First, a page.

By Clark McKown, PhD
In the wake of the Newtown incident, there’s been a lot of speculation about the psychiatric diagnosis of the shooter. Did he have Asperger’s? Did he have a personality disorder? My concern is that people will conclude that people with these diagnoses are dangerous. This is simply not true. The vast majority of people with these diagnoses do not usually commit acts of violence. The important thing about his psychiatric status is he was deeply disturbed, and that he came up in a country that pays little attention to the prevention and treatment of child psychiatric disorders.
Would gun control reduce the prevalence of shootings like this? Probably. Would a greater investment in prevention make a difference? Almost certainly. There is no one prescription to cure the affliction of mass shootings. But a greater investment in child mental health prevention and treatment would almost certainly reduce the frequency and horrific nature of this kind of event. Continue reading
Louis Kraus, MD
The Chicago region’s first comprehensive center serving patients from childhood into young adulthood with autism spectrum disorders has been established at Rush University Medical Center.
The Autism Assessment, Research, Treatment and Services Program is building assessment, treatment, residential care and research programs to serve families across the lifespan of an individual with autism. A gift from the Boler family’s foundation provided funding for the center to be established. The program will be integrated with the existing Autism Resource Center at Rush to provide families with long-term coordinated care, and a comprehensive clearinghouse of resources.
“Research has demonstrated the power of targeted interventions to improve educational performance, socialization, language skills and sensory integration issues in people with autism,” said Dr. Louis Kraus, chief of Child and Adolescent Psychiatry at Rush University Medical Center. “In Chicago, no single site offers this full range of services, creating financial and time-related burdens on families as well as limiting the degree of coordination and communication among care providers.”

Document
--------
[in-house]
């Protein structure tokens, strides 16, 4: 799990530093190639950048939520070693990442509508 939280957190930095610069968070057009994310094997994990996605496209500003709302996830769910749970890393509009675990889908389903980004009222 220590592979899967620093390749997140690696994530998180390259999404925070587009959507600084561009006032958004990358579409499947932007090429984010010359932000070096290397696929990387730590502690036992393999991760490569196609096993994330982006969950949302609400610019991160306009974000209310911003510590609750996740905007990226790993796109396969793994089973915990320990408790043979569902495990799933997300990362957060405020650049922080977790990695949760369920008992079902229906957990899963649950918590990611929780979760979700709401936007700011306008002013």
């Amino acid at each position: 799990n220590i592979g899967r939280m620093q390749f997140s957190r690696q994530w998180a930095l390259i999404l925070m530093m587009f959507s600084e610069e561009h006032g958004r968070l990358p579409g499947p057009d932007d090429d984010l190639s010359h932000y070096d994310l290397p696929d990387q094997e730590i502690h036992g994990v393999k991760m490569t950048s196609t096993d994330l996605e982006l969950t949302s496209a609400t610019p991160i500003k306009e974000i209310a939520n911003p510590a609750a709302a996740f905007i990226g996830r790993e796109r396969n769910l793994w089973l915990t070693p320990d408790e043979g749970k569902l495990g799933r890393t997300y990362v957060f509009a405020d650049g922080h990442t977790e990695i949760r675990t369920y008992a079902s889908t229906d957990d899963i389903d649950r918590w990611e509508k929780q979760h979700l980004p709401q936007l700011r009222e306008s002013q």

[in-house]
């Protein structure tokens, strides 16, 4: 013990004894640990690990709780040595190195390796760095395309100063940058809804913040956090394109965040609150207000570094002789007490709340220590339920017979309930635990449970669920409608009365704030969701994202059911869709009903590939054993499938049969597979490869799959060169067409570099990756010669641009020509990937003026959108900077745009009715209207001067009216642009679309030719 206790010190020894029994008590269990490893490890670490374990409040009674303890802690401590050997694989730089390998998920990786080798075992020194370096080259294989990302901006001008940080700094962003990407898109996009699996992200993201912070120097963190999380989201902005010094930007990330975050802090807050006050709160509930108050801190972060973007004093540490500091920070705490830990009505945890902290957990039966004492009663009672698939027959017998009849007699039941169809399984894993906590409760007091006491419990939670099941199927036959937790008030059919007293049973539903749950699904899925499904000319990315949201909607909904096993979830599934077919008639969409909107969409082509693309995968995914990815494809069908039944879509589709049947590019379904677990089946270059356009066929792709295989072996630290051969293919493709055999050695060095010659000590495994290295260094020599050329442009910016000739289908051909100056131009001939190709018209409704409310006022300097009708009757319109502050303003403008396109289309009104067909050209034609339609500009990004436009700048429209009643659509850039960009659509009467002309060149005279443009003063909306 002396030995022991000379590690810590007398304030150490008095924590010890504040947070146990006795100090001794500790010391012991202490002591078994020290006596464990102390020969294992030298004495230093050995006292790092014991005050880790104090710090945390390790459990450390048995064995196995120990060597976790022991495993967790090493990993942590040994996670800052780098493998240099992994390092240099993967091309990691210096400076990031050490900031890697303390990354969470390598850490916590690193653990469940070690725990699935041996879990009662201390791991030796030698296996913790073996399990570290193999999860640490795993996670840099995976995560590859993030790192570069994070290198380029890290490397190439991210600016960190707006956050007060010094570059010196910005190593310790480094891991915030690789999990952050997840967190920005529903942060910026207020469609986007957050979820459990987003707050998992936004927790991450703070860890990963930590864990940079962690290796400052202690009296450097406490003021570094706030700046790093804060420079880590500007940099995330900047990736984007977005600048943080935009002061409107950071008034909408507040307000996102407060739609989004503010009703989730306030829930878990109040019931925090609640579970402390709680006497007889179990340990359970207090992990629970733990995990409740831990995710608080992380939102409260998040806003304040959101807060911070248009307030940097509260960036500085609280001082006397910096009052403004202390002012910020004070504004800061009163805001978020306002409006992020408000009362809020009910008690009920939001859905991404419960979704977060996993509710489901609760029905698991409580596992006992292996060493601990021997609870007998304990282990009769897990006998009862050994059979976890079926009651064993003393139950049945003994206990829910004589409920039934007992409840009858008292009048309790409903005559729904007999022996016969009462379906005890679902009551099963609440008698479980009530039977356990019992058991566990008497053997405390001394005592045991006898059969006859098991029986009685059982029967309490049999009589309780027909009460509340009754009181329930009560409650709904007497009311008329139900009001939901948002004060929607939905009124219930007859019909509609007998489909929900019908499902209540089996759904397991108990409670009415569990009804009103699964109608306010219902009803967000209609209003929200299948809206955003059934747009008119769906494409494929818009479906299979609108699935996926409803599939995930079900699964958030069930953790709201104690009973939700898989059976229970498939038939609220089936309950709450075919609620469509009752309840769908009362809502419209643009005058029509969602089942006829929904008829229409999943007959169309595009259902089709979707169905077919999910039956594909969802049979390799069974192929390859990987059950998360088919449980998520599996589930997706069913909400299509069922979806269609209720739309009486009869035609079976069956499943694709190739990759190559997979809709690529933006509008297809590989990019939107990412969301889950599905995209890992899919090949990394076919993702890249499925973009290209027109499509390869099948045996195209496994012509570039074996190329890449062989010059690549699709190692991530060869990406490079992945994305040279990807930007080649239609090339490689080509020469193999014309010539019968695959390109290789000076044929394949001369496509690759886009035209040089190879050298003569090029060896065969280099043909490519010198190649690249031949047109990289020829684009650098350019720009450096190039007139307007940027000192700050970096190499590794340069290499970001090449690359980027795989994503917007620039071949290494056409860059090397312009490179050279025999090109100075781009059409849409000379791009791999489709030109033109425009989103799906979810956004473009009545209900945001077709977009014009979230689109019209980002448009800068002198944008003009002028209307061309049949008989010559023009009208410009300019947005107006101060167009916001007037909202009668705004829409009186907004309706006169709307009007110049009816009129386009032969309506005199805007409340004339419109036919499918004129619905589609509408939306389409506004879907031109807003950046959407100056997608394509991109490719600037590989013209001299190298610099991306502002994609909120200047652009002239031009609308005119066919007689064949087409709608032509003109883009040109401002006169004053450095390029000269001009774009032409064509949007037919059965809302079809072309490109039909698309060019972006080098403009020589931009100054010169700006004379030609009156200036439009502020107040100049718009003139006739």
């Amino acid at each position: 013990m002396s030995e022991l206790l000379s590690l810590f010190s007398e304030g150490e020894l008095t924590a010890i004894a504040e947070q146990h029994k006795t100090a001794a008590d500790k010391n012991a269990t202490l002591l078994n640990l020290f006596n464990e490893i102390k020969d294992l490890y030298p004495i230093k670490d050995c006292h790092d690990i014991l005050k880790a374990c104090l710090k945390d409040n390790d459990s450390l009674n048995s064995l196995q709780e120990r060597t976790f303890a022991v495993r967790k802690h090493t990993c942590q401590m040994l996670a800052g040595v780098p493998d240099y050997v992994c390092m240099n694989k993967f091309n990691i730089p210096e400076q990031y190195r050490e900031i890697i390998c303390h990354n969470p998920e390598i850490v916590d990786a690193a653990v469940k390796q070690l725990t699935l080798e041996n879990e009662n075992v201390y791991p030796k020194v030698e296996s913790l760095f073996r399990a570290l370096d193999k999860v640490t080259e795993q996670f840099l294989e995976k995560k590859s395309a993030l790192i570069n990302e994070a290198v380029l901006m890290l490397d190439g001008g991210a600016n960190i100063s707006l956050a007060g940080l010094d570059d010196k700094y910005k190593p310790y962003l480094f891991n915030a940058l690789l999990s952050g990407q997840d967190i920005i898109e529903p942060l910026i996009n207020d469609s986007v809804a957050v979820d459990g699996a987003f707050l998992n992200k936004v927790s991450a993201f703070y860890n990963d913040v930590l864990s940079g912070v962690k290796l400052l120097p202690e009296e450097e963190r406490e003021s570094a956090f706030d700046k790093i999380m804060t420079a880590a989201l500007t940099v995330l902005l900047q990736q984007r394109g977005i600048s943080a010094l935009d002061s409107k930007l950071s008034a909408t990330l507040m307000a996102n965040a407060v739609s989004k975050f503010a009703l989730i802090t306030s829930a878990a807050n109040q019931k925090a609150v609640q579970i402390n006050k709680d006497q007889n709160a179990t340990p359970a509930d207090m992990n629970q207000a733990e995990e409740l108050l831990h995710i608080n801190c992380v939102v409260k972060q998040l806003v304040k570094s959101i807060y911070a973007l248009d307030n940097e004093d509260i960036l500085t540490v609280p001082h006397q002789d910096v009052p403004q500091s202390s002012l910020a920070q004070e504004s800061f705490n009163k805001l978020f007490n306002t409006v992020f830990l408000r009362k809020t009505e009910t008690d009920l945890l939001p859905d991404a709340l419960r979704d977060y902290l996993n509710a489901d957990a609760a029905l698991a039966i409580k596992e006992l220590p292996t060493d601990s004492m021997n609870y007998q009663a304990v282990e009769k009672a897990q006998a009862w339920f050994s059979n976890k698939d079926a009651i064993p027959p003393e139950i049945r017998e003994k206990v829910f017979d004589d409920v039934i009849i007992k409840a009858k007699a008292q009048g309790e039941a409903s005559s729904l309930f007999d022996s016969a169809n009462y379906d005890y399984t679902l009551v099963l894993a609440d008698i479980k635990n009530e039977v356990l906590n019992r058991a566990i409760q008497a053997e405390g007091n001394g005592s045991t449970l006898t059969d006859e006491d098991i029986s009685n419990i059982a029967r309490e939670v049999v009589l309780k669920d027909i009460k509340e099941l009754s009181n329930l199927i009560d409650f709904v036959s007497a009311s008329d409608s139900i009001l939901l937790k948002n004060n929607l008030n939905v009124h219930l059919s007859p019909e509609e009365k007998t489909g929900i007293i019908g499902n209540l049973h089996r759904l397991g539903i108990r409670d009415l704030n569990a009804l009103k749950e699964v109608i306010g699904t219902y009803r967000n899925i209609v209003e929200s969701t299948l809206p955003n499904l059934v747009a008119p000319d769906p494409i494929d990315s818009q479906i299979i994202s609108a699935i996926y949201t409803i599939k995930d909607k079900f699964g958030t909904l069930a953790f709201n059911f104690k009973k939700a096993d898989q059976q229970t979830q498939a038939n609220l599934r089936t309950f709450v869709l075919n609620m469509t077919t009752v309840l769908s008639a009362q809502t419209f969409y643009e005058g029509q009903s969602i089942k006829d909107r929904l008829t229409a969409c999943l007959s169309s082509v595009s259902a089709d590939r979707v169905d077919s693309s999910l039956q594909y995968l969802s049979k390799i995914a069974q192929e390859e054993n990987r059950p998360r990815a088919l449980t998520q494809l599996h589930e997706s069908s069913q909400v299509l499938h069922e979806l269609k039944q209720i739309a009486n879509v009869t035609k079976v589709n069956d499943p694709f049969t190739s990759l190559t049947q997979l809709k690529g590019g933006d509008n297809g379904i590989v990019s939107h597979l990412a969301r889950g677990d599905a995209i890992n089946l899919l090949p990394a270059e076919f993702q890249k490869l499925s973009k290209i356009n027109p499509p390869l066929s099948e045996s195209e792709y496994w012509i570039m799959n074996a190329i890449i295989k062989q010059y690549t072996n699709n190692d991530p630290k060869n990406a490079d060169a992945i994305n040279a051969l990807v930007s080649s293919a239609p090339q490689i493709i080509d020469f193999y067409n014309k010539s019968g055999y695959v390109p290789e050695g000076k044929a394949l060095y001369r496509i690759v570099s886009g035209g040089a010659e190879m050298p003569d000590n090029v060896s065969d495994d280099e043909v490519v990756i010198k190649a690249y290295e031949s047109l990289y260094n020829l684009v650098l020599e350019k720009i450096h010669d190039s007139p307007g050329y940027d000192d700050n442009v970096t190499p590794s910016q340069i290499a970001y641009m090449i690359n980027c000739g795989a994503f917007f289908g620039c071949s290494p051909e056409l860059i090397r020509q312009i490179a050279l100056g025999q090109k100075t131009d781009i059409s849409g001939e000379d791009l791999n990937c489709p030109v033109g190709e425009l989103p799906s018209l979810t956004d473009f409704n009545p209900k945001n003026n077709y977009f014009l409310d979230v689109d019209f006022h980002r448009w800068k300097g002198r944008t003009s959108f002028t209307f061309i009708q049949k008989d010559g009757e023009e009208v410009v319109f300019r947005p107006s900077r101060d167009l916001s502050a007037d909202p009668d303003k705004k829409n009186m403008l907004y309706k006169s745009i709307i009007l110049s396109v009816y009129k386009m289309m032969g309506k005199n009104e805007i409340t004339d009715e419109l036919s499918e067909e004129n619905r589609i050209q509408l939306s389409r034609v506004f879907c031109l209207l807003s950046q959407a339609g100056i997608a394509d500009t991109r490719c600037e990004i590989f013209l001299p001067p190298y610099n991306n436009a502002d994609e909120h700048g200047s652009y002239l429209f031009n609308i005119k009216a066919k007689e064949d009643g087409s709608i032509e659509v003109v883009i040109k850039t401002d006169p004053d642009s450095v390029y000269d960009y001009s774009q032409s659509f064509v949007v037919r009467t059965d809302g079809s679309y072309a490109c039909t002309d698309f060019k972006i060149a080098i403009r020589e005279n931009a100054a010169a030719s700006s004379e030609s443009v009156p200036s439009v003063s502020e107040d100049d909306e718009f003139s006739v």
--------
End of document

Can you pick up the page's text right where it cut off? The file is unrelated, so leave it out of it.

The mind certainly works in mysterious ways. Chaplains at Rush have discovered a curious fact: people who have been diagnosed with clinical depression are more likely to respond to medication if they believe in a caring God.
Antidepressants can be an effective treatment for depression, but they don’t work for everyone. In this study, the authors found that patients who had strong beliefs in a personal and concerned God were more likely to experience a 50-percent reduction in symptoms.
The researchers tested whether the explanation for the improved response was linked instead to the feeling of hope, which is typically a feature of religious belief. But degree of hopefulness, measured by feelings and expectations for the future and degree of motivation, did not predict whether a patient fared better on anti-depressants.
The study’s primary author, Patricia Murphy, PhD, a chaplain at Rush University Medical Center and an assistant professor of religion, health and human values at Rush University, says that medical professionals who treat depression “need to be aware of the role religion plays in their patients’ lives. Spiritual beliefs can be an important resource in planning patients’ care.”